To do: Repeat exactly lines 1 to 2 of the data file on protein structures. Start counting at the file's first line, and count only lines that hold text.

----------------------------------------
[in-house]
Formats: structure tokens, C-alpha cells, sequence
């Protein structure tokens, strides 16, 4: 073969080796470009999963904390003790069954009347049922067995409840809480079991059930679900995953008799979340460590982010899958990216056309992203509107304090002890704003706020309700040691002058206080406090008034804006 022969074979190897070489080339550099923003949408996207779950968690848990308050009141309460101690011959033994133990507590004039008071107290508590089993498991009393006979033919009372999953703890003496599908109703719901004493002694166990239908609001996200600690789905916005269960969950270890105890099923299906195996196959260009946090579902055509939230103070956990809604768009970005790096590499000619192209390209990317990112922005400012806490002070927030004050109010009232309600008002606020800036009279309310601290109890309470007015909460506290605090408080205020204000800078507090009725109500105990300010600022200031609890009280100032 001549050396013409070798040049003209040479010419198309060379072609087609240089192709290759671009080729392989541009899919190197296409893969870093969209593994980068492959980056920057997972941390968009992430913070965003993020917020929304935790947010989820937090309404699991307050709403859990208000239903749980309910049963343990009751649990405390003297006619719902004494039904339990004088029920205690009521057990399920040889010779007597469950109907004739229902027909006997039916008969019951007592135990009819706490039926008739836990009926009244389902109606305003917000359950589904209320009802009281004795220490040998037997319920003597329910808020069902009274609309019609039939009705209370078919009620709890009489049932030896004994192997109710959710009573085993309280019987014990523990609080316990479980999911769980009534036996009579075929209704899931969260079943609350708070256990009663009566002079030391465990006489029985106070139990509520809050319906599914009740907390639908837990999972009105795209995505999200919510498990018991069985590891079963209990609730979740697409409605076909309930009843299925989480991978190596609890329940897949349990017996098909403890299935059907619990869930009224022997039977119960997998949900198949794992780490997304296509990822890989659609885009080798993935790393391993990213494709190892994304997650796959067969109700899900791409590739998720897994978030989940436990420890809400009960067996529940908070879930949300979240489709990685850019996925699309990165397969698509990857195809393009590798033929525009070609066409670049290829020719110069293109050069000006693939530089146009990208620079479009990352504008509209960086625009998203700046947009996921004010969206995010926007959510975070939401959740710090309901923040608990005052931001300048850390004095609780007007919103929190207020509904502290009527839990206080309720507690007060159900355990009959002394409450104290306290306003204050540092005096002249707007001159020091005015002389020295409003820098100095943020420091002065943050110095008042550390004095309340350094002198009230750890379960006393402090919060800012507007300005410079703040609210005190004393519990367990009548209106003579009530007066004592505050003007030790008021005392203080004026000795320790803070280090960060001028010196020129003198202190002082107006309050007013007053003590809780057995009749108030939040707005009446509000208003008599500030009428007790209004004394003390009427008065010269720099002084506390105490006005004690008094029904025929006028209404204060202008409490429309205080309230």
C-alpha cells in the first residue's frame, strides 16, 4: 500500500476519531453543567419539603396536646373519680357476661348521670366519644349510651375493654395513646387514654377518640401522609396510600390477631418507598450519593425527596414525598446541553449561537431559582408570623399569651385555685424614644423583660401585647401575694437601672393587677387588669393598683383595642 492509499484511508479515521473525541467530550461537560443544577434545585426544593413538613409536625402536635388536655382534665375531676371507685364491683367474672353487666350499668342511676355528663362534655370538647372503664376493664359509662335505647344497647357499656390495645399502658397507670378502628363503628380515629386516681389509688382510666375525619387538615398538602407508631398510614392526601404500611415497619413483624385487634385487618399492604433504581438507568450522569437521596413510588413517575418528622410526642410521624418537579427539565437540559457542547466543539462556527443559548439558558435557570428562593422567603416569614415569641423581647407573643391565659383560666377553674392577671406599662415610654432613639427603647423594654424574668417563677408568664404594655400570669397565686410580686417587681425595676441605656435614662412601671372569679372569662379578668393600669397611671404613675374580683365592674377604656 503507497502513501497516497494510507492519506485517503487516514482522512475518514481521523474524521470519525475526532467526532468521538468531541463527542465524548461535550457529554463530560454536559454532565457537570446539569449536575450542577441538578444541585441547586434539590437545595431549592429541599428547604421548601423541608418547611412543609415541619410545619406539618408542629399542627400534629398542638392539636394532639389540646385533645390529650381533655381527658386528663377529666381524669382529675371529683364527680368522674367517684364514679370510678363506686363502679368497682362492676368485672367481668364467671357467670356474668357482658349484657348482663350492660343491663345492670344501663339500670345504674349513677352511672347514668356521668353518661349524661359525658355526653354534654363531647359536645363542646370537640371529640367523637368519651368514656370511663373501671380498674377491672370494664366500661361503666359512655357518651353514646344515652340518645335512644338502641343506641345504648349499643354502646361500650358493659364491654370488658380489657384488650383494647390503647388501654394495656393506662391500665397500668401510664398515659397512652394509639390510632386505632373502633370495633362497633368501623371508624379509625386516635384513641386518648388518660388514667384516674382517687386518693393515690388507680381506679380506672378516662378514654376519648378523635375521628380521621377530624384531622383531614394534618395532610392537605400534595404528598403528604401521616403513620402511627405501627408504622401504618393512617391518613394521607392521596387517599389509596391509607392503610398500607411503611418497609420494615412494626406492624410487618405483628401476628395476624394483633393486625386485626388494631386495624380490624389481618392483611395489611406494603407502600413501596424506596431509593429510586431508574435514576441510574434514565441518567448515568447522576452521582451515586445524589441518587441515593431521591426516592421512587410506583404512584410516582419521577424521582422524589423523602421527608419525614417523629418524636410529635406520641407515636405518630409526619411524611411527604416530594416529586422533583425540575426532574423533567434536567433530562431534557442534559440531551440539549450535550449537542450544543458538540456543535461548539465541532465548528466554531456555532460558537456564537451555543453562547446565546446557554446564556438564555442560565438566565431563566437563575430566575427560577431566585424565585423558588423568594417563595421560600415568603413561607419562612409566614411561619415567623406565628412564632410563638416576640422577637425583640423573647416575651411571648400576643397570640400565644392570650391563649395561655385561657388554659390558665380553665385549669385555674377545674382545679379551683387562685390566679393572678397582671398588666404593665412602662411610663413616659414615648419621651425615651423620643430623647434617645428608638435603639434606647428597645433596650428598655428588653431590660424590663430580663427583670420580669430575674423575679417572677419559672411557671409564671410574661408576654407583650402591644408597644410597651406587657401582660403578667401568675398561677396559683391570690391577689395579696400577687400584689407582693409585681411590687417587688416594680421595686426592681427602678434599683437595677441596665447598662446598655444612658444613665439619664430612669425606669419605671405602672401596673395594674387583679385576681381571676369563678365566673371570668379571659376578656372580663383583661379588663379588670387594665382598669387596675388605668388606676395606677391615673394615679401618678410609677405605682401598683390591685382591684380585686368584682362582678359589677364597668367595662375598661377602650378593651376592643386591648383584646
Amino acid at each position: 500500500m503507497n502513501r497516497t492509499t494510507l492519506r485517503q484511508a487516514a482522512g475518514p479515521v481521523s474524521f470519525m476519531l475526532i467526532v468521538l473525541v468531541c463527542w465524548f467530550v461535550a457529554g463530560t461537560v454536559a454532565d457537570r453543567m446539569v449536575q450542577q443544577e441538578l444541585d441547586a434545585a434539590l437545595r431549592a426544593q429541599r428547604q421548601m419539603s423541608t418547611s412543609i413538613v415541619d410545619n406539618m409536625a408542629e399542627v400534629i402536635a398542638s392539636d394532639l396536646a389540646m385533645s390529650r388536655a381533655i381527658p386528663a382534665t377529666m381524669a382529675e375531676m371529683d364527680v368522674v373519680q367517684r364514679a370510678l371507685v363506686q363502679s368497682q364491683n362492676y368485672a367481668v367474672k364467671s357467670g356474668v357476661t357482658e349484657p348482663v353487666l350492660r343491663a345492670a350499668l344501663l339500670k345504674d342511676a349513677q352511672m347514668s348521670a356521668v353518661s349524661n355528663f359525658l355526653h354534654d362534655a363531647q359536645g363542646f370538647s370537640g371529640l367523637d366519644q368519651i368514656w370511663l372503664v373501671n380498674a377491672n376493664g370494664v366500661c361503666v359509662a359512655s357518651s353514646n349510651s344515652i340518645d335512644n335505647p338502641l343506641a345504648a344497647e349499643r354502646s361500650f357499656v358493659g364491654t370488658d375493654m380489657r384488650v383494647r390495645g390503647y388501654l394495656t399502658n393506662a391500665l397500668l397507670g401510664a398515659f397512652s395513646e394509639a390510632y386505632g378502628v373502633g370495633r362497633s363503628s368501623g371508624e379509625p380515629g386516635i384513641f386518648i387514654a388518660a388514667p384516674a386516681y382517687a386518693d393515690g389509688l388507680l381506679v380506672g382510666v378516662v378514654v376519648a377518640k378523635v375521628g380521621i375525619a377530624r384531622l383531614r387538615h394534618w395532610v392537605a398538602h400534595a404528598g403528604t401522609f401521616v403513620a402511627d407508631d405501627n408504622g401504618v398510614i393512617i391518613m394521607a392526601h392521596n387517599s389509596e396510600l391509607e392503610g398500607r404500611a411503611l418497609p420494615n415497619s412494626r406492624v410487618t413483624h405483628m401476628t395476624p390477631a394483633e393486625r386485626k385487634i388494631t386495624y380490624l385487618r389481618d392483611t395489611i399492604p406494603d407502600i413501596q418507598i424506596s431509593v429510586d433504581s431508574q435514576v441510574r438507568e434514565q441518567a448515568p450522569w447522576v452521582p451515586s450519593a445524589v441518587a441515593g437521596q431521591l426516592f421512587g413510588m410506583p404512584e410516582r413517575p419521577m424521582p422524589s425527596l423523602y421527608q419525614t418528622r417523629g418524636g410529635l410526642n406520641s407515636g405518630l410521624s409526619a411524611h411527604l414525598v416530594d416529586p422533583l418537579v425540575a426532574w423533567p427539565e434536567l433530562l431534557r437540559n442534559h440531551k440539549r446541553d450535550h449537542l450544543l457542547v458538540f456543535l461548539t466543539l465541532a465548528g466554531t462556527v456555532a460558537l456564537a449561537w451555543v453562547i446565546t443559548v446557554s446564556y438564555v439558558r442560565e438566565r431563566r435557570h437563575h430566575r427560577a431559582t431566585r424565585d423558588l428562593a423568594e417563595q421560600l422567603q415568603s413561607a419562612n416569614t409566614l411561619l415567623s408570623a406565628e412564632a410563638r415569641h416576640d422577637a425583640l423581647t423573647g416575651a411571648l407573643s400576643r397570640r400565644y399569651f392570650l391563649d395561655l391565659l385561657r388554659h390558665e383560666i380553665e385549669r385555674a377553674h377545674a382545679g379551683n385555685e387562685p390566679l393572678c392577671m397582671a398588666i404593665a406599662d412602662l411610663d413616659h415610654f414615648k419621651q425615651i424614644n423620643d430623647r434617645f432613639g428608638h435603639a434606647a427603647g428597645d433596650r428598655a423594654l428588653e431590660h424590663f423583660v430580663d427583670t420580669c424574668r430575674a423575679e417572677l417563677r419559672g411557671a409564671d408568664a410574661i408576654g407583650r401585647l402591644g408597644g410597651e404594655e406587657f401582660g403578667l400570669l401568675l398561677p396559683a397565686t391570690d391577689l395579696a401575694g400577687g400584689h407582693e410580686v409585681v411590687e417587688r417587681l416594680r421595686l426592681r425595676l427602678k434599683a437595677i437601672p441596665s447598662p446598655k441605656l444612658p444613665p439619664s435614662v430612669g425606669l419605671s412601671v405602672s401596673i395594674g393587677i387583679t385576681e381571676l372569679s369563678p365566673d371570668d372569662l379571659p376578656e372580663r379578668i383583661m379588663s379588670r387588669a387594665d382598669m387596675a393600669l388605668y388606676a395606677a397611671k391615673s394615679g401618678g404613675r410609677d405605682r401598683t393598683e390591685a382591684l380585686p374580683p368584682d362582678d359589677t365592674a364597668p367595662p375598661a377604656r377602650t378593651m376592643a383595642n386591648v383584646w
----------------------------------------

[in-house]
Formats: structure tokens, C-alpha cells, sequence